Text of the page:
From ballet to the business of fashion, Georgia Currie is dancing rings around the competition with her label Georgia Alice. An eye for statement sleeves, on-trend ruching and a considered palette have propelled her onto the racks of Selfridges in London, Lane Crawford in China and Moda Operandi. Here Currie takes us through her lost twenties, the troubles of staging shows and why she won’t be opening a store in New Zealand anytime soon.
How did Georgia Alice get started? I studied fashion design. I was really interested in it. I had lived in Sydney prior to coming back to New Zealand and studying and I had always seen myself leaving again. I had actually done classical ballet for 13 years in Sydney but when that didn’t work out I was around 18 years old and I needed to come back.
I feel like there’s a romanticism with classical ballet that can be translated into fashion. You’re creating a world for people to be a part of. I never really had the plan of launching a brand. It came about because I was in love with a boy and he suggested that I start a brand, seeing as I had studied it. It was very much a whim, just following love really. In my final year of fashion design I entered the Westpac Young Designers competition and won, which gave me a spotlight, a really good launch pad.
You have to be determined and resilient which I feel I am naturally. I mean, I knew no one in the industry here… so I’ve just managed to build Georgia Alice with a mixture of luck and really, really hard work.
Tell me about the financial side of starting and maintaining a label. I won $5,000 from the Westpac award. I also have a business partner, a family member, who is a 50 per cent shareholder in my label. He gave me $20,000 to start Georgia Alice and over the last eight years he’s contributed $160,000, which has seen me through some tough points. I did Australian Fashion Week and the budget was blown out by bad management. I owed around $80,000 and there were people calling me saying that they weren’t going to light the show if I didn’t pay them $10,000 by the next day. It was really intense.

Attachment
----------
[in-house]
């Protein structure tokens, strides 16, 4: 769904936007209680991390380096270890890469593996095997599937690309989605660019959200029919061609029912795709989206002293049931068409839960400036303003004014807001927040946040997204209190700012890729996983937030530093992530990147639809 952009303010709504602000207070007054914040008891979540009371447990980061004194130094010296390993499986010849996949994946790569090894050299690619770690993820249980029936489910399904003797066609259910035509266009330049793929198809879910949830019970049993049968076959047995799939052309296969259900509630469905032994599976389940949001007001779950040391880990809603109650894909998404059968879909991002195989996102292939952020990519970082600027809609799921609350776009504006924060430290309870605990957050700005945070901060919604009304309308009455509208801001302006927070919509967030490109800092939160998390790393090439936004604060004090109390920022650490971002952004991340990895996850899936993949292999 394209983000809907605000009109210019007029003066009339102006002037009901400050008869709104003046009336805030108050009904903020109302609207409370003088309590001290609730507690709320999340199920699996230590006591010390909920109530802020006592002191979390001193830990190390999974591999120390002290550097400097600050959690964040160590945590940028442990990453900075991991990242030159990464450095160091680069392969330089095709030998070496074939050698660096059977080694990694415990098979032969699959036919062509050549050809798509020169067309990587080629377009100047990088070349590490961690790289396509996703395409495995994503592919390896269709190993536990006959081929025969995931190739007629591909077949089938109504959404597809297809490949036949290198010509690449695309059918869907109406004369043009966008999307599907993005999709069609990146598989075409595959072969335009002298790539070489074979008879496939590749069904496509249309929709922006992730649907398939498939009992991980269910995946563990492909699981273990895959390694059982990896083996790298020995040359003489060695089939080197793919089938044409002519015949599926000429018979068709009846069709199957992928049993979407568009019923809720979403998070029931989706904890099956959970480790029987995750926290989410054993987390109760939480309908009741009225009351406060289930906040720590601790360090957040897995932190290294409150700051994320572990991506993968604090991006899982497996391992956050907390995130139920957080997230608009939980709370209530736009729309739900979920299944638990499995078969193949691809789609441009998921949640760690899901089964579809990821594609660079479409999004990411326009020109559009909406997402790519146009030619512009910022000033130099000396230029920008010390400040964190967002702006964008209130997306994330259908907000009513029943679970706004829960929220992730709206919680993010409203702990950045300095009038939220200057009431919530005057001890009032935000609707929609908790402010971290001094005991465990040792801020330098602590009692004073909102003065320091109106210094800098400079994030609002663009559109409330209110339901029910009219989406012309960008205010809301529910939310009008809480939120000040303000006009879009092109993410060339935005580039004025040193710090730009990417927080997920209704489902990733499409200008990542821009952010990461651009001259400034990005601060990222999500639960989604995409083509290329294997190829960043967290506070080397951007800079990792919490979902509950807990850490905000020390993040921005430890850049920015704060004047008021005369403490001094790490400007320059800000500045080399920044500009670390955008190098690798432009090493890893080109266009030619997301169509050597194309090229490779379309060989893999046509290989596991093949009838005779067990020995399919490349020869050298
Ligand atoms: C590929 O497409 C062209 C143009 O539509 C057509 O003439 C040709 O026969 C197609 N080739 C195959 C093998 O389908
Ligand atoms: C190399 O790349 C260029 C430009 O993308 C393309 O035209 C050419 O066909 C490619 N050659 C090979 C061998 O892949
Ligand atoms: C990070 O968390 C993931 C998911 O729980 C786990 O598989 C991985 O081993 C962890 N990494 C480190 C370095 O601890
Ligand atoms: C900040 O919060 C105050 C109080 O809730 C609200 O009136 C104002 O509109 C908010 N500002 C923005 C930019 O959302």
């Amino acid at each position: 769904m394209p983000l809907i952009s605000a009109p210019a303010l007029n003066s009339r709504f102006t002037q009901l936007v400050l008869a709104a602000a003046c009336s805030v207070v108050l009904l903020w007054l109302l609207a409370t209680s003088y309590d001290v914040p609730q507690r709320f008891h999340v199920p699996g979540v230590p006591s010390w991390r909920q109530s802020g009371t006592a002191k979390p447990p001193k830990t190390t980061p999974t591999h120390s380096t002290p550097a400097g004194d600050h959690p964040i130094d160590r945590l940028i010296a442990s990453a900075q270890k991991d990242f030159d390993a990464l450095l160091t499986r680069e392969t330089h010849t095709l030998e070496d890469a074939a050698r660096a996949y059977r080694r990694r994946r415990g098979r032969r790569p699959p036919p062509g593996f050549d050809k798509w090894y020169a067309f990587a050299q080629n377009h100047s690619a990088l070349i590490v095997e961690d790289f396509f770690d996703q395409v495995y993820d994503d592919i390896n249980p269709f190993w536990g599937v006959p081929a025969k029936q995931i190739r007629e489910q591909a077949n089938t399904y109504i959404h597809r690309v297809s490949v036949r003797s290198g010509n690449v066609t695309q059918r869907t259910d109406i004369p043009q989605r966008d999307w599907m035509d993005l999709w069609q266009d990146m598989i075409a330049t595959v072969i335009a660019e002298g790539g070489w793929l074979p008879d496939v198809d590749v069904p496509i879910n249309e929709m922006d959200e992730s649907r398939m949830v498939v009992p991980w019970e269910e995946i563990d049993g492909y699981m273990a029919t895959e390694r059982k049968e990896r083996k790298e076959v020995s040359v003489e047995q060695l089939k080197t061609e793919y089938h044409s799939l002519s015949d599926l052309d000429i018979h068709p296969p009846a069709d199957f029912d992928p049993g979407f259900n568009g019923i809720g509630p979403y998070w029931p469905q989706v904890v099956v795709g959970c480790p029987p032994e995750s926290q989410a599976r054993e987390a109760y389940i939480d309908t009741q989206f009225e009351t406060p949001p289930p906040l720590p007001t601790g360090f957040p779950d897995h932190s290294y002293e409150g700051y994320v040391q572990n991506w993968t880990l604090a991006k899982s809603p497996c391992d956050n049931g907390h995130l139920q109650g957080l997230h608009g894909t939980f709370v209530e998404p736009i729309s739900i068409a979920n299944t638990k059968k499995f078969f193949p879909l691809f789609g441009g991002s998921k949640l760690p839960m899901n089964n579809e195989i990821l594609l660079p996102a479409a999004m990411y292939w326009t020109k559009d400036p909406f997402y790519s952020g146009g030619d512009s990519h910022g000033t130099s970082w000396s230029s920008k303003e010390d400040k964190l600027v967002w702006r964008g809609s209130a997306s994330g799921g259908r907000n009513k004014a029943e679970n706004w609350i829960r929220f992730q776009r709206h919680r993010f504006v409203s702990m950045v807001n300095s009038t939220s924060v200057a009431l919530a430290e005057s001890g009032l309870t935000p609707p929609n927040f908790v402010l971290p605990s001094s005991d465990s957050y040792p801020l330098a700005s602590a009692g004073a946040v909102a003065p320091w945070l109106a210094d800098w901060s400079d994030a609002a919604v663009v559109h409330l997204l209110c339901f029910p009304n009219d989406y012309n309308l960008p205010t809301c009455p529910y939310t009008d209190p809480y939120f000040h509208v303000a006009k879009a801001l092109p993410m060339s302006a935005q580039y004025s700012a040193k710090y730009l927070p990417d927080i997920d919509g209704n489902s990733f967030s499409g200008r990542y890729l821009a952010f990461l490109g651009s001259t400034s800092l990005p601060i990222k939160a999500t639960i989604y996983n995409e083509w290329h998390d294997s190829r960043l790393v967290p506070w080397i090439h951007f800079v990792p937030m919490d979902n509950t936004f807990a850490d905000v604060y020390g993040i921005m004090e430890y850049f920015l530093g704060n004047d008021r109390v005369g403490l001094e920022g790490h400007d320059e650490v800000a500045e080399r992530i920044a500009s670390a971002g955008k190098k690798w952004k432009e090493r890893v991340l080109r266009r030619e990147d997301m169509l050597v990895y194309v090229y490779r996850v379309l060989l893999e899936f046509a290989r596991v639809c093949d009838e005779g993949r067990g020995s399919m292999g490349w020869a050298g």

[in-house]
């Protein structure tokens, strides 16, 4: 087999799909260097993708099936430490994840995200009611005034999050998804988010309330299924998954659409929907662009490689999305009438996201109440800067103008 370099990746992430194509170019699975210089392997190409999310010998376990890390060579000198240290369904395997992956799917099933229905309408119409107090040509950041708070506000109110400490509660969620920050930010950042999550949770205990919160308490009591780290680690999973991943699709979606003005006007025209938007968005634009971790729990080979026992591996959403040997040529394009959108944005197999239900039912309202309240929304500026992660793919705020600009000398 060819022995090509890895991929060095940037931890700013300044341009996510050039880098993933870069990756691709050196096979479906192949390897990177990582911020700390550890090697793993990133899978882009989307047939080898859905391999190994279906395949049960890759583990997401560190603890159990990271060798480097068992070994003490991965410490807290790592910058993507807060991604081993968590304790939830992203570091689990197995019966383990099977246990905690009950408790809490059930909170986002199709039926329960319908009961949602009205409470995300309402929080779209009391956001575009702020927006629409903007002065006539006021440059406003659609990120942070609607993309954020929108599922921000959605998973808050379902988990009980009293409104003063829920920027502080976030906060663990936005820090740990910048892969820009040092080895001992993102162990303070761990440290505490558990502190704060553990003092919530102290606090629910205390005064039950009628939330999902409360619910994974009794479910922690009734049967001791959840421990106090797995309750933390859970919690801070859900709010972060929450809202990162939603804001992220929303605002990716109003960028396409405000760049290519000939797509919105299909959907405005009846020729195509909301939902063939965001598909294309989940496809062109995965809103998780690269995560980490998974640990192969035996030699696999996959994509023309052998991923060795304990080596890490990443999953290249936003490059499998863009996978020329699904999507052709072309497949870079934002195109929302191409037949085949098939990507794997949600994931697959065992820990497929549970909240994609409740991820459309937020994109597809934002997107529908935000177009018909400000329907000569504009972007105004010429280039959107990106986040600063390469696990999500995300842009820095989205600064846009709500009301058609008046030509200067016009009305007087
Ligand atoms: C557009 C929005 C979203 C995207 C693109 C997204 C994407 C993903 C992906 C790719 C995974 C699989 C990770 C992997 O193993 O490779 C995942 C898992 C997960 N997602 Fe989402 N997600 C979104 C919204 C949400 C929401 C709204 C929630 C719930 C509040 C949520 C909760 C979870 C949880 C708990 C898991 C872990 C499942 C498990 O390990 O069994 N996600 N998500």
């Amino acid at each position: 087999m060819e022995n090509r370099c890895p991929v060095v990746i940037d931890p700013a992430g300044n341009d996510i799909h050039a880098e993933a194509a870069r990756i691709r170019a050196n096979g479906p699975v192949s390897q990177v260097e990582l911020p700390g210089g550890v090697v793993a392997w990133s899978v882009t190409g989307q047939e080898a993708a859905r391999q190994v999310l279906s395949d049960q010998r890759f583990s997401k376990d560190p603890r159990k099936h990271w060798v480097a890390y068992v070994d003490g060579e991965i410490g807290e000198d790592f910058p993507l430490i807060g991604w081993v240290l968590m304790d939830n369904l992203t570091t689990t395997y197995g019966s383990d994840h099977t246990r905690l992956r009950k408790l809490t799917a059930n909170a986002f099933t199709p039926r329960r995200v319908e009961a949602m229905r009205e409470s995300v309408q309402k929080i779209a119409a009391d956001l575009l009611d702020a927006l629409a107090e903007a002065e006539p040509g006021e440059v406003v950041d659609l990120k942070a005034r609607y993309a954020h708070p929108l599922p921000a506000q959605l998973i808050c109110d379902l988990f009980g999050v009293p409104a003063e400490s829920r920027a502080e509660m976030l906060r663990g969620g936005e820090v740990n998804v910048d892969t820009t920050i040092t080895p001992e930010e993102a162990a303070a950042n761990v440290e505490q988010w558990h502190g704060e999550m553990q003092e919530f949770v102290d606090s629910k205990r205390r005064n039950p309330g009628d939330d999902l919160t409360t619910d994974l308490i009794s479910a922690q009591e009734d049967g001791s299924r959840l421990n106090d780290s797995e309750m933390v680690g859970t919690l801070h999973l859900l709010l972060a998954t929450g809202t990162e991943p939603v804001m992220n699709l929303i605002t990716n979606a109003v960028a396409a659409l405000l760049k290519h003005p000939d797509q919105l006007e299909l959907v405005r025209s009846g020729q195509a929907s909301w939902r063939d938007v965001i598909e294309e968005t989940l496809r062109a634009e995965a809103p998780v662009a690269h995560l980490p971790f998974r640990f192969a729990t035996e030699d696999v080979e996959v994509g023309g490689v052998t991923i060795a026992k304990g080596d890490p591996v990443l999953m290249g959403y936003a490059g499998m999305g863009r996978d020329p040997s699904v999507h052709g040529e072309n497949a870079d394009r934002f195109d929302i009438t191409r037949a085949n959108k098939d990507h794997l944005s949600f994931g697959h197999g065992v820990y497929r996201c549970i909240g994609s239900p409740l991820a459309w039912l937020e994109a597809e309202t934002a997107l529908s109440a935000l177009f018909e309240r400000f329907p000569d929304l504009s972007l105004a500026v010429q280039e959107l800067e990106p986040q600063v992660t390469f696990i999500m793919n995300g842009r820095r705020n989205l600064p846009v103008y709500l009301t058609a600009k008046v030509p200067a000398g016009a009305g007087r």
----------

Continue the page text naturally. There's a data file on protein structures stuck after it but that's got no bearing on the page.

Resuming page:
I’m now at a point, eight years along, where I’ve paid that money back and I’m trying to become the sole owner of my company. So you can have investment and that’s really wonderful, but you do reach a point where it becomes quite complex.
What are your core values? My core values change depending on what’s going on in my external life. Having a baby this year, you know that flipped everything. It became less about the stuff I was so concerned with in my label.
My business was secondary to my happiness and my life. It’s my job, yes, but everything else is more important. I mean obviously there’s this very weird intense bond between me and Georgia Alice but it’s not the same intoxicating relationship that it used to be. Where I would care about it at an almost unhealthy level.
What are the biggest challenges? I think that it challenges you mentally, emotionally, financially and, in terms of your work-life balance, there’s a massive amount of compromise. Honestly, I haven’t really had a twenties. I’m 30 now and I feel like my thirties are my time, to go on holiday and to find inspiration, instead of just being in this constant rigmarole.